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Indians 7, Twins 1

Indians 7, Twins 1: Masterson dominates, comes close to no-hitter

By Sheldon Ocker
Beacon Journal sports writer

MINNEAPOLIS: Maybe if Brian Dozier hadn’t broken his bat leading off the seventh inning, the lazy fly ball he hit to center field might have carried far enough for Drew Stubbs to catch it.

Instead, the ball dropped “three inches” (according to Stubbs) in front of the diving outfielder and bounced past him for a double that snapped a no-hitter for Justin Masterson, who nevertheless was the key figure in the Indians’ 7-1 win over the Twins Sunday at Target Field.

Masterson (11-7, 3.60 ERA) didn’t seem disturbed about giving up a hit — even a hit that was not struck with authority — and finished the inning before being removed by manager Terry Francona.

After Dozier broke up the no-hit bid, Francona walked to the mound to check Masterson’s psyche.

“Tito came out to make sure I didn’t get jealous of Scott Kazmir,” joked Masterson. “He comes out to see him all the time. He said, ‘You OK? You all right?’ ”

Masterson felt just fine, and why not? Despite the broken no-hit bid, he worked seven strong innings, allowed just one run and one hit, walked none and struck out eight.

Nine other Twins beat the ball into the dirt for outs, two hit infield pop flies, one was thrown out trying to steal and one was retired on a fly ball to the outfield.

Masterson hadn’t pitched for 10 days because of the layoff created by the All-Star Game. He was picked for the American League squad but did not pitch.

“I thought he came out a little strong because of it,” Francona said. “He had tremendous pop on his fastball, and he threw a lot of strikes. It took while for him to get his slider going, but it helped him later on.”

Masterson didn’t think the extended period of inactivity had any impact on his effectiveness.

“I knew I had been gone for awhile,” he said. “It was nice to get out there.”

Stubbs just missed making the play.

“It was just a matter of inches,” he said. “I could tell that he got jammed with the pitch. I just tried to come as hard as I could. I missed by about three inches.”

Michael Brantley got a good look at the play from left field.

“I just knew it was going to be close,” he said. “He got a good break on it coming in. I wanted to get over and back it up just in case it got by him.”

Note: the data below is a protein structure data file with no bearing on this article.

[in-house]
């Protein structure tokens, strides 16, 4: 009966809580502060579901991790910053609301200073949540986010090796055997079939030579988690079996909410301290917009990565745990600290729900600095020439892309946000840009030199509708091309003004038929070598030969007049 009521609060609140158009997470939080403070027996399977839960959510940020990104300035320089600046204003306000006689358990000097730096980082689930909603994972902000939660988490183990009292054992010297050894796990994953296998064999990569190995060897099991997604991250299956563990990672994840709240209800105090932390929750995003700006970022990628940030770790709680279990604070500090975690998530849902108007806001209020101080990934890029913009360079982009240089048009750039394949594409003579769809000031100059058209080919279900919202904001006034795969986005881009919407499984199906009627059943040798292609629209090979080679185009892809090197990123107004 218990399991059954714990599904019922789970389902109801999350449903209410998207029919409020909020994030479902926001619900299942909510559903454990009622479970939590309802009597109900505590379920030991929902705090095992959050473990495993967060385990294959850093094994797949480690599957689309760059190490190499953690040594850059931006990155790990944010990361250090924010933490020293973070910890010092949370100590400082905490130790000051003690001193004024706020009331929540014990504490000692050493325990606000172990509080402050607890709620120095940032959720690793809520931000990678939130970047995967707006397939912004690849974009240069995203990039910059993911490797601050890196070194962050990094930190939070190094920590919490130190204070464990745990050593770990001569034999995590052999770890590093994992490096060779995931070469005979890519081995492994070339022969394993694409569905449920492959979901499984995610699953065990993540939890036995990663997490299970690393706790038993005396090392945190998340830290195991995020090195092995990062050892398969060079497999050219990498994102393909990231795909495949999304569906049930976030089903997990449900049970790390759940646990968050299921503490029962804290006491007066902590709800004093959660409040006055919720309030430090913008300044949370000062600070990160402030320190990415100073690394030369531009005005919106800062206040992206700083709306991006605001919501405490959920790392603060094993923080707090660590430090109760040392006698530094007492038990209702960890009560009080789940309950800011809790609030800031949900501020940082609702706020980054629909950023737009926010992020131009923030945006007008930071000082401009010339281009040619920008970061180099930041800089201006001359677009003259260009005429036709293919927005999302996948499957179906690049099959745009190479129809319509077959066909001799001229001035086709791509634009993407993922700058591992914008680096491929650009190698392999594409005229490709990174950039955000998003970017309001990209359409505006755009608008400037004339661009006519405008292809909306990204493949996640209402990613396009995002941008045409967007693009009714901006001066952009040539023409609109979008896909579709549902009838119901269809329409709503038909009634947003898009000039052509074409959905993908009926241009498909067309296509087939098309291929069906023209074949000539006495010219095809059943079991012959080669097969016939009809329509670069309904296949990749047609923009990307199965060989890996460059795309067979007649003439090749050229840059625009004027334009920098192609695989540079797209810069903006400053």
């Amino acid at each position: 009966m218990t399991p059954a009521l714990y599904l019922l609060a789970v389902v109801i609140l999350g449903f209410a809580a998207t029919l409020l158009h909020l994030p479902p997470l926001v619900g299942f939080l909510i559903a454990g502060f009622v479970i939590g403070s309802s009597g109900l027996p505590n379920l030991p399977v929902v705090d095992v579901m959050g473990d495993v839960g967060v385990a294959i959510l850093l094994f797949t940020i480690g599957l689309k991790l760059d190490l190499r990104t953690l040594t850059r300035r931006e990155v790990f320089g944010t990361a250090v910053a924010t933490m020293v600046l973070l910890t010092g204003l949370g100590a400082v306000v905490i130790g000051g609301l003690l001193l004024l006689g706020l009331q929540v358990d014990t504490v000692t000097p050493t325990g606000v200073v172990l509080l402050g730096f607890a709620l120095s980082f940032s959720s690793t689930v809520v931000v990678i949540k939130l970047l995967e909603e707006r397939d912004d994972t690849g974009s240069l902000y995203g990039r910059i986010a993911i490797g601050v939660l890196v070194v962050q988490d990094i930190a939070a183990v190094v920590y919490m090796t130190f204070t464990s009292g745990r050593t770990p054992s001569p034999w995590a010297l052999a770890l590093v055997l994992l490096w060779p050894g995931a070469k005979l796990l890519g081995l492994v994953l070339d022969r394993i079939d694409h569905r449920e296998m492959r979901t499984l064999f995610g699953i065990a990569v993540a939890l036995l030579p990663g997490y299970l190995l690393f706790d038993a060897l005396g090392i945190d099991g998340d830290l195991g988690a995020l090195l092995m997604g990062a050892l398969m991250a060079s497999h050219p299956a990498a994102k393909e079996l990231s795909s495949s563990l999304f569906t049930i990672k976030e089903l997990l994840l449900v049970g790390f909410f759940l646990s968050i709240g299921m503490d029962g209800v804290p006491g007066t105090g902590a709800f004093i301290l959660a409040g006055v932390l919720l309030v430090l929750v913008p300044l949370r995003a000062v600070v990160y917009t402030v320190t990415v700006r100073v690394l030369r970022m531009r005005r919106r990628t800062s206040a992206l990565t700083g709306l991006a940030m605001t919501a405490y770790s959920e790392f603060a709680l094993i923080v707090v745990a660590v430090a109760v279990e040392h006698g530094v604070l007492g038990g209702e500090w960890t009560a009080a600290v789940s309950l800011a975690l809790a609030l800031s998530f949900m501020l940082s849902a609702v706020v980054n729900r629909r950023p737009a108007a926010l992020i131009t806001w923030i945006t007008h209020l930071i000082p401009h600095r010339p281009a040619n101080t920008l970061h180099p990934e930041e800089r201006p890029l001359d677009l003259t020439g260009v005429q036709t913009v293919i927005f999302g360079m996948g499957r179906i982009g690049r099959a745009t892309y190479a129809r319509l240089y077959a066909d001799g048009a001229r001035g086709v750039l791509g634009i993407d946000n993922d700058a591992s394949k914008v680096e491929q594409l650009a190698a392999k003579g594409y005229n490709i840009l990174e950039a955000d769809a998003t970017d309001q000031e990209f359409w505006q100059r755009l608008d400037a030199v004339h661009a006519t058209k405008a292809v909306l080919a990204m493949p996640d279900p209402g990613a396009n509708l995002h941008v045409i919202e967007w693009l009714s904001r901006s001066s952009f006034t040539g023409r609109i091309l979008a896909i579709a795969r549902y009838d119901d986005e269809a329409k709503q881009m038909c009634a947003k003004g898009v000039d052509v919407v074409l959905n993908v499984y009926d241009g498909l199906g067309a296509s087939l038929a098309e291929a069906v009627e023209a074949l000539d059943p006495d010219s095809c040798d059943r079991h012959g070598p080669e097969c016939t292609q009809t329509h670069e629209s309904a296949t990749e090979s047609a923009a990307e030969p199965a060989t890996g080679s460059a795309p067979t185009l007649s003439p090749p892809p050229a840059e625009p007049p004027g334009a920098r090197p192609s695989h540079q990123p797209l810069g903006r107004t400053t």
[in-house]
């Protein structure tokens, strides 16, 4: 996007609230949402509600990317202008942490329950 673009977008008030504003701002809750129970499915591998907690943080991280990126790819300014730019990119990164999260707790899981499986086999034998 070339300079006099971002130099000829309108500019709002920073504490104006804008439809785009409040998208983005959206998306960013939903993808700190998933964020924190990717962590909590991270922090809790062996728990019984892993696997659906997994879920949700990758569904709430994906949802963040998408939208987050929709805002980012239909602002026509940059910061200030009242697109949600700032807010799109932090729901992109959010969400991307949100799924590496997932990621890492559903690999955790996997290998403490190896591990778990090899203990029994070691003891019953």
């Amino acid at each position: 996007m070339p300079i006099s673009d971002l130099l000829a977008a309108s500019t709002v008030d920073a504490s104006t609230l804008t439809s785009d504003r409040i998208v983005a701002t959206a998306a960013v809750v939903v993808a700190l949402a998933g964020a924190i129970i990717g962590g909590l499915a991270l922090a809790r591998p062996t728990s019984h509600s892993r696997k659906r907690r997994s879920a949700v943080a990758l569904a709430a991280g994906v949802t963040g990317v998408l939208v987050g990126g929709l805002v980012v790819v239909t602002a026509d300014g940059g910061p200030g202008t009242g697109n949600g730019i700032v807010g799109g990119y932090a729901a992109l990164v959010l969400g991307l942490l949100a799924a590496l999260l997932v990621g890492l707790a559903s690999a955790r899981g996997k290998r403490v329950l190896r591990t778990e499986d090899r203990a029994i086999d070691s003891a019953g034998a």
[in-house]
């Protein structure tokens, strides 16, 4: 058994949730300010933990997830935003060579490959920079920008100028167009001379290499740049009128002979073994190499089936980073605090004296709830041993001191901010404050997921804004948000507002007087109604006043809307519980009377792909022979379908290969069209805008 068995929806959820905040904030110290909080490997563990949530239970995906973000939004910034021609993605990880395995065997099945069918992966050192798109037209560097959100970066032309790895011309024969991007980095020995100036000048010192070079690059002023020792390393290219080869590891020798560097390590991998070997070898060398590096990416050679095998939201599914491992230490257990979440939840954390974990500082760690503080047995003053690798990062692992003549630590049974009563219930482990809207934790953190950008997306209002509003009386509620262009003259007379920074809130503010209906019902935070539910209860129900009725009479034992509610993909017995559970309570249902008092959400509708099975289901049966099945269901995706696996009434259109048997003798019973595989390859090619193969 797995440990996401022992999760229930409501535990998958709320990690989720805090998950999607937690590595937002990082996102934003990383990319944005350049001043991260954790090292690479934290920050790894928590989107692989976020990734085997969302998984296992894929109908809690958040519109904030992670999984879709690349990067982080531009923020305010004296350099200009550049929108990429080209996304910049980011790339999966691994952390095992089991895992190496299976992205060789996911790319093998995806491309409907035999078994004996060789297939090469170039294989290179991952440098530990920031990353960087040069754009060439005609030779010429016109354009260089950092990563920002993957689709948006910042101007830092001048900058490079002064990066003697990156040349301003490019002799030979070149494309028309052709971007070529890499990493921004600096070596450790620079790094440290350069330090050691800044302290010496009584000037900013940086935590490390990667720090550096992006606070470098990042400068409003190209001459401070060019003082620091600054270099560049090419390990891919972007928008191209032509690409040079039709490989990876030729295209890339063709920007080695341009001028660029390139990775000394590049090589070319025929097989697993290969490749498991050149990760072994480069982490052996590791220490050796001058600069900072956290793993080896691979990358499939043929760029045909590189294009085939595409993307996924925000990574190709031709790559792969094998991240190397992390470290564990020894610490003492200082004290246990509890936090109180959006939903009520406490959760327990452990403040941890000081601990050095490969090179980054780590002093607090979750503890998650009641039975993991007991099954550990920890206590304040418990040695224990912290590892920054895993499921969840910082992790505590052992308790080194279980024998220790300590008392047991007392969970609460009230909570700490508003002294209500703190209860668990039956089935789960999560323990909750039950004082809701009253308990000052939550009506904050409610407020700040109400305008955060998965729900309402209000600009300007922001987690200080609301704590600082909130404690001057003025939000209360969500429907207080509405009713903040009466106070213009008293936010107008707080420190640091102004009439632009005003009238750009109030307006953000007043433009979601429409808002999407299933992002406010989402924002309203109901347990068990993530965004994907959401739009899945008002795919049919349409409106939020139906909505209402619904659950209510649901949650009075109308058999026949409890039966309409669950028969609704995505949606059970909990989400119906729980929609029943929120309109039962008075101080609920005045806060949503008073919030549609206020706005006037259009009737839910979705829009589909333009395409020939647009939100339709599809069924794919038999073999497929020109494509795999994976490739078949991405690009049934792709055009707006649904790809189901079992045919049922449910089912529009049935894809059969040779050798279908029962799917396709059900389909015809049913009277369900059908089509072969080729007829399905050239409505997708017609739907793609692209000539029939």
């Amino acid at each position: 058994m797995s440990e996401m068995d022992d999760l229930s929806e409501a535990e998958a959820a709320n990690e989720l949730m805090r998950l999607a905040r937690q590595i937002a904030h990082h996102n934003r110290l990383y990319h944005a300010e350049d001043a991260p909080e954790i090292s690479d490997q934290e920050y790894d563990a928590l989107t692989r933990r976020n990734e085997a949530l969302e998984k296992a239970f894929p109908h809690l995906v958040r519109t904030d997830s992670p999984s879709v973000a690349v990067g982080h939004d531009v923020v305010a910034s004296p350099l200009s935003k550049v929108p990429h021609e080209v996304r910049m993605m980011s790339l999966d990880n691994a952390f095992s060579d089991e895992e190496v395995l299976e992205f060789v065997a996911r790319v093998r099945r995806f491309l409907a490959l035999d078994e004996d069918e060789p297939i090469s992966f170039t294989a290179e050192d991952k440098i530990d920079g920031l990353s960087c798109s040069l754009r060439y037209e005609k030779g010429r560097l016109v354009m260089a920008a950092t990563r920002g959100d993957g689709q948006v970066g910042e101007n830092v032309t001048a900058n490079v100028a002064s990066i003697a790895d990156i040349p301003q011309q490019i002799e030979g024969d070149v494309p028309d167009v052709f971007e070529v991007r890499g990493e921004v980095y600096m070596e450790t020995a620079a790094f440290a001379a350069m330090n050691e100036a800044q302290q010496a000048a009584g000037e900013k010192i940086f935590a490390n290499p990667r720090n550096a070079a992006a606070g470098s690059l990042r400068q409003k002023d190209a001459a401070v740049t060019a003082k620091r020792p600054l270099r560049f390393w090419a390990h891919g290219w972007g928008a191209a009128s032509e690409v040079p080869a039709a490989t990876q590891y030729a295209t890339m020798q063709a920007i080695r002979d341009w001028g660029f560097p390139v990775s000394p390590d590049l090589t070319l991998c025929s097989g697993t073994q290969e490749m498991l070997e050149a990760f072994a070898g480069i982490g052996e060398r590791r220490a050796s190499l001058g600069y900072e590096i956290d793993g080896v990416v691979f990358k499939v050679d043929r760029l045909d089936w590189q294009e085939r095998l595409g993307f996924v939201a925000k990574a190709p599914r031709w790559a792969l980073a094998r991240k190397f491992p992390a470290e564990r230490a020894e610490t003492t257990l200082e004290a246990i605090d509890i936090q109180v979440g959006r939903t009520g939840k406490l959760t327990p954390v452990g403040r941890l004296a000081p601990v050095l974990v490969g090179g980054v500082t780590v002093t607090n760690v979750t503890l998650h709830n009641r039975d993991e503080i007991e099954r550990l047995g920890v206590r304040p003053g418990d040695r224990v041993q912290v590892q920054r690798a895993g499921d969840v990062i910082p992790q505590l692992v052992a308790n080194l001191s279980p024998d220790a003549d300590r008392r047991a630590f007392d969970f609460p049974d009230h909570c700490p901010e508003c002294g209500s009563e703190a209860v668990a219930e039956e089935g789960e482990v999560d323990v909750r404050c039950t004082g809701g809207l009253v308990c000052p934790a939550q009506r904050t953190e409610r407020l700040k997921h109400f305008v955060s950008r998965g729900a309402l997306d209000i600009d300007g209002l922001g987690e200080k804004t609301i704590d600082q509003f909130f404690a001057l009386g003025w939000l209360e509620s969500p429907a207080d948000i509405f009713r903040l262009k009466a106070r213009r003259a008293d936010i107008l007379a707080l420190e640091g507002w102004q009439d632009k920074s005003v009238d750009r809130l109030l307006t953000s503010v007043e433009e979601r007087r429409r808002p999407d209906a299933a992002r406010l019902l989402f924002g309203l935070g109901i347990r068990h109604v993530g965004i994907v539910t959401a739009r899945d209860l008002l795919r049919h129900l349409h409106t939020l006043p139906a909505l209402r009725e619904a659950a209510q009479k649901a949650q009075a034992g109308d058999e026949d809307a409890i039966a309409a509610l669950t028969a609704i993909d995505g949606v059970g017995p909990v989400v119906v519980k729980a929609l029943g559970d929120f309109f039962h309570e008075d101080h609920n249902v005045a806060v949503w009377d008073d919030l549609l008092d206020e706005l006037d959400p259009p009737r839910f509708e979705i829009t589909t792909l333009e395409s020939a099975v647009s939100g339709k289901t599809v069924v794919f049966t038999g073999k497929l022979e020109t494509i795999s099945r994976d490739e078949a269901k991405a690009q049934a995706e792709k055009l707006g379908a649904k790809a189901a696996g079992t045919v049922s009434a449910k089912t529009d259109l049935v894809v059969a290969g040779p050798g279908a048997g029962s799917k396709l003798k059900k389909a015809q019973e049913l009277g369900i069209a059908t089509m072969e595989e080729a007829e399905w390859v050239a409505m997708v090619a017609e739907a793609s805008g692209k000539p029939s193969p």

Masterson threw an inordinately high percentage of strikes (72) but didn’t feel like he was in any sort of inexplicable zone.

“I felt comfortable,” he said. “When things are not going well, I feel uncomfortable.”

Jason Kipnis was impressed with Masterson’s pace and stuff.

“You’re definitely in the game with him on the mound,” Kipnis said. “You’re on your toes, because he’s fast and efficient. The guy can go deep in a game before anybody figures him out. He’s got that kind of stuff.”

The Twins never have been patsies for Masterson. In his previous six starts against them, dating to the outset of 2012, Masterson was 2-3 with an 8.44 ERA against Minnesota.

But he struggled against many teams last year. He is a different pitcher now.

“I’m not surprised,” said Francona, who oversaw Masterson’s infant months in the majors with the Red Sox. “I will never change my feeling about this. Masterson will always find a way to win. He has matured into an elite pitcher in this league.”

After scoring four runs in the previous two games combined, the Indians generated two big hits: Kipnis’ 15th home run of the season with a runner on base in the third inning, and Brantley’s triple with the bases loaded in the fifth that broke the game open.

“I think the guys came out today with a sense of urgency,” Kipnis said. “You don’t want to leave here getting swept.”

The home run established a new career best for Kipnis, who hit 14 last year. It was his second homer in as many games, pushing his RBI total to 62. He also had an RBI single in the ninth.

Brantley’s bases-loaded triple came with two outs in the fifth.

“I was just trying to hit the ball hard,” he said. “After that, it’s out of my control.”

Sheldon Ocker can be reached at Read the Indians blog at Follow him on Twitter at and on Facebook at


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